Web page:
Ultrasound guided injection of the lateral cutaneous nerve of thigh

Anatomical landmark:
1 inch (2.5 cm) medial and inferior to ASIS

Ultrasound identification:
Keep the probe transverse just below the anterior superior iliac spine (ASIS)
Sweep medially and inferiorly
No probe pressure (otherwise the two fasciae collapse)
Lateral femoral cutaneous nerve is seen between fascia lata and fascia iliaca. fascia iliaca is superficial to sartorius
Commonly found approximately 10-25 mm medial and 45-85 mm inferior (average 2 inch/ 5 cm) to ASIS, and 6 mm (5-7 mm) deep to the skin

Ng I, Vaghadia H, Choi PT, Helmy N.Ultrasound imaging accurately identifies the lateral femoral cutaneous nerve.Anesth Analg. 2008 Sep;107(3):1070-4.

Assessment of capsular laxity

Permanent functional lengthening of the anterior capsule leads to instability.

Types of capsular attachment:
Type 1: anterior capsule (MGHL) inserts into labrum
Type 2: anterior capsule inserts within 1 cm of labrum
Type 3: anterior capsule inserts more than 1 cm from labrum
Type of capsular attachment has no role in prediction of shoulder instability

Anterior capsule:

Neutral/ internal rotation position: capsule is lax
ABER: Capsule tightens
Best measured on oblique sagittal sequences from the glenoid centre.
No significant difference in two positions, i.e, loss of capsular tightening, indicates lax capsule

1. Ng AWH et al. Assessment of capsular laxity in patients with recurrent anterior shoulder dislocation using MRI. AJR 2009: 192: 1690-1695
2. Palmer WE et al. Anterior shoulder instability: diagnostic criteria determined from prospective analysis of 121 MR arthrograms.December 1995 Radiology, 197, 819-825.

Frozen shoulder (Adhesive capsulitis)

Limited capacity to inject
Small axillary fold
Irregularity of anterior capsular insertion at humeral neck

MR arthorgraphy:
Thick axillary recess > 4 mm on oblique coronal
Smaller volume of the axillary recess
Thick joint capsule: at rotator interval > 7 mm
Thick CHL > 4 mm
Subcoracoid triangle sign:  obliteration of fat triangle between CHL and coracoid process
Synovitis like abnormality in the rotator cuff tendons

Mengiardi B et al; Frozen Shoulder: MR Arthrographic Findings; November 2004 Radiology, 233, 486-492. 
Eric W et al. Adhesive Capsulitis of the Shoulder: MR Diagnosis;AJR 1995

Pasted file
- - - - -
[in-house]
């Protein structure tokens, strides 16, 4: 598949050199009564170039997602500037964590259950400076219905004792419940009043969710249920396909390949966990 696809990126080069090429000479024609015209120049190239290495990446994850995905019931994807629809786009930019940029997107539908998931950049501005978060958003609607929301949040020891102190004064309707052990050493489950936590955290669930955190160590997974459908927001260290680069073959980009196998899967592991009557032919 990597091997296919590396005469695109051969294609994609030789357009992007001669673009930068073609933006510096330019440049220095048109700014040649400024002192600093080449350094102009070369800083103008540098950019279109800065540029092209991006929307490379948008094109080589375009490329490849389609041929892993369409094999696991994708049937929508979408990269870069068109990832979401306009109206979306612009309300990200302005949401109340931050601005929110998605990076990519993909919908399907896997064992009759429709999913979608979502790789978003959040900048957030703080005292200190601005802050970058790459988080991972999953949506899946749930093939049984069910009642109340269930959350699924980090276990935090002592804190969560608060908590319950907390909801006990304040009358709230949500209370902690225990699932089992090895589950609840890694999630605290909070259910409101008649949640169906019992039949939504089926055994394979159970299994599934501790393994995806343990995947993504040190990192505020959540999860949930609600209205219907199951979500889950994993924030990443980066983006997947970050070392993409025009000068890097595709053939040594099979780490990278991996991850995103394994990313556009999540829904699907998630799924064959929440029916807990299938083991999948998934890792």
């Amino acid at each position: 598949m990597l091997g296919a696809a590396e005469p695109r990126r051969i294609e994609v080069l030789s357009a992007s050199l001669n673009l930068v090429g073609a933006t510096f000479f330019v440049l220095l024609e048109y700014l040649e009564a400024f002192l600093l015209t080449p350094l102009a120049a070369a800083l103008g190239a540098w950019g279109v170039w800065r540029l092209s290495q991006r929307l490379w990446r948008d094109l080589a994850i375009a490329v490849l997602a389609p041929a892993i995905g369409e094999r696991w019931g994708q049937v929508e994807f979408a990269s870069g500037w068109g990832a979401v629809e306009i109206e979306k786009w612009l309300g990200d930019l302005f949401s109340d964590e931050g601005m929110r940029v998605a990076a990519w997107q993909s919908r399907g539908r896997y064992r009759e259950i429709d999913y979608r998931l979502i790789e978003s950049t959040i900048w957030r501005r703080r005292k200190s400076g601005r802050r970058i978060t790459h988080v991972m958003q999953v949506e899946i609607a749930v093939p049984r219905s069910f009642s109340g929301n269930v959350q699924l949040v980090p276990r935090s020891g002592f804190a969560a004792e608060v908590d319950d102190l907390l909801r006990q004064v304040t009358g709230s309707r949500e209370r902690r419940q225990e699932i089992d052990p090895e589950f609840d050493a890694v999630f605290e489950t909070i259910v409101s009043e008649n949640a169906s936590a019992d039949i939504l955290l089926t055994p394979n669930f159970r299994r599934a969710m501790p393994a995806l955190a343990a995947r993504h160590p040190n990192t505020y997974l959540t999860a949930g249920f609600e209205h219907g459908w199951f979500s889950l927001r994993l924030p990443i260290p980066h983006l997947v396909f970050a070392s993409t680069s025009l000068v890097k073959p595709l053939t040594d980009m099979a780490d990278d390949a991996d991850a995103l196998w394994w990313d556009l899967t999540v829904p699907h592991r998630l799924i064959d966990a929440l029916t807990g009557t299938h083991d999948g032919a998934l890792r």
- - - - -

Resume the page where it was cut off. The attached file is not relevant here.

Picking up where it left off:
medial ligament complex pathology

For anatomy click this link

  • Less common compared to lateral ligament complex injuries.
  • Isolated medial ligament complex injury is RARE.
  • Usually associated with medial malleolar fracture or oedema,lateral ligament complex injury, fibular fracture, syndesmosis injury (in 10%).

Grade 1: Stretch injury
Grade 2: Partial tear
Grade 3: Complete disruption

  • Increased T2 signal of the ligament complex
  • Intermediate intersitital signal on T1 and PD, and increased T2 signal
  • Medial malleolus and medial talar oedema
  • Lateral talar oedema!!
  • Lateral or posterolateral talar displacement
  • Haemorrhage
  • Fluid filled gap = complete disruption
  • Dystrophic ossification (chronic)

Intersection syndrome

Tenosynovitis of extensor carpi radialis longus (ECRL), and extensor carpi radialis brevis (ECRB).

The tendons of first compartment (APL & EPB) pass superficially obliquely over ECRL and ECRB in the 2nd compartment at musculotendinous junction. This intersection occurs dorsoradially at the junction of the middle and distal thirds of the forearm, just proximal to the extensor retinaculum.

de Quervain tenosynovitis, 1st CMCJ osteoarthritis

Imaging LCL (lateral collateral ligament) of the knee

Lateral (Fibular) collateral ligament injuries:
Usually part of posterolateral corner injury
Middle third is most commonly involved
Coronal MR is best with accuracy nearing 100%

Imaging MCL (medial collateral ligament) of the knee